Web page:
That’s why it makes sense to insist, as Harry Patrinos indicates, that there is fairness in having richer students pay a larger share of their tertiary education costs. But this is only one step. Confining decisions to fee-based policies may only diminish attention to other equally significant problems. In fact, without careful planning and adequate follow-up, fee-based policies may result in the long run in a reduction of resources for tertiary education institutions. In some countries, governments presume that institutions can rely more on tuition fees so they allocate funds to other priorities. The greater challenge in tertiary education is not only about fees but, more importantly, about quality and the relevance of education with equitable access (for which fees become a significant, but not the only tool).   

The road from policy design to the practical implementation of differential tuition fees is long and laden with obstacles to be taken in consideration in order to avoid failure on a policy that makes a lot of sense, especially in countries with significant inequality. Otherwise, good decisions may lead to bad practices. For instance, in countries with low levels of accountability and latent information systems, a differential tuition scheme may result in unfair decisions and corrupt practices when the basis to determine a student’s income bracket is plagued with inconsistencies and limited reliability.

Countries with greater access to resources and low inequality levels

How about countries with higher socio-economic equality levels, and who offer free tertiary education to all regardless of family income? In Nordic countries, for instance, the assumption is that tertiary education is a public good for which society at large should make it available to anyone, and also bear its cost. The belief is that the societal investment—collected via higher taxes—be made to make tertiary education affordable is a sound policy which will eventually result in better-prepared individuals capable of giving back to society. Quality education is considered a must at all education levels and it reduces the knowledge gap with which students start their tertiary education studies. In addition, the share of public financial resources available to support education is also quite large.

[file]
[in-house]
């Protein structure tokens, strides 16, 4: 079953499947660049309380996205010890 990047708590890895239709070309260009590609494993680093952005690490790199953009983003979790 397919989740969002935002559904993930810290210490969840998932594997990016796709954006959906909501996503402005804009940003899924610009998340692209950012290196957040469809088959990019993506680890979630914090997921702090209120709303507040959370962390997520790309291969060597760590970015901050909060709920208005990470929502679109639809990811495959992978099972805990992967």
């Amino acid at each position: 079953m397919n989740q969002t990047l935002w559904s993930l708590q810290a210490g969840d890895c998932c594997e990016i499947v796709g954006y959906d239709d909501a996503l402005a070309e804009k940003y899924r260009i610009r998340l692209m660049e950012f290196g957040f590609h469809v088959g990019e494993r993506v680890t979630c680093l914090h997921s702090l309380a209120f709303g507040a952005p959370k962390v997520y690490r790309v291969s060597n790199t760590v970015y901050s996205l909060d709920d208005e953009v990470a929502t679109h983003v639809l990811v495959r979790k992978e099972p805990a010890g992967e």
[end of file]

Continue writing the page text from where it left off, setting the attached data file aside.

The picture is not as rosy as it seems, because an important assumption is that plenty of resources are available to properly address such social entitlement. However, some countries who offer similar no-fee tertiary education, but who have limited and shrinking public funds have been experiencing a decline in the overall funding for tertiary education. This has resulted in increased and legitimate concerns about the quality of education.

A reality check

The case of Nordic countries is aspirational for many but, in practice, a great majority of students around the world live in countries where significant inequality persists, and where limited public resources are available. That’s why a comprehensive set of policies –not only the ones related to fees- should be in place to ensure that a progressive equity goal is achieved.

These include:

  • Better integration of tertiary education with previous levels of good education;
  • Greater relevance and flexibility of academic offerings;
  • Increased autonomy to tertiary education institutions paired with related accountability;
  • Leveling the playing field so that quality education (public or private) is available to all students, and;
  • Establishing financial mechanisms that support students on an equitable basis.
At the end of the day, the solution is not only about fees. It’s about ensuring that tertiary education can effectively respond to the emerging needs of society and for it to reaffirm its role as one of the most important enablers of equitable and prosperous communities in today and tomorrow’s world.
Follow the World Bank Group Education team on Twitter  @wbg_education


Francisco Marmolejo

Lead Tertiary Education Specialist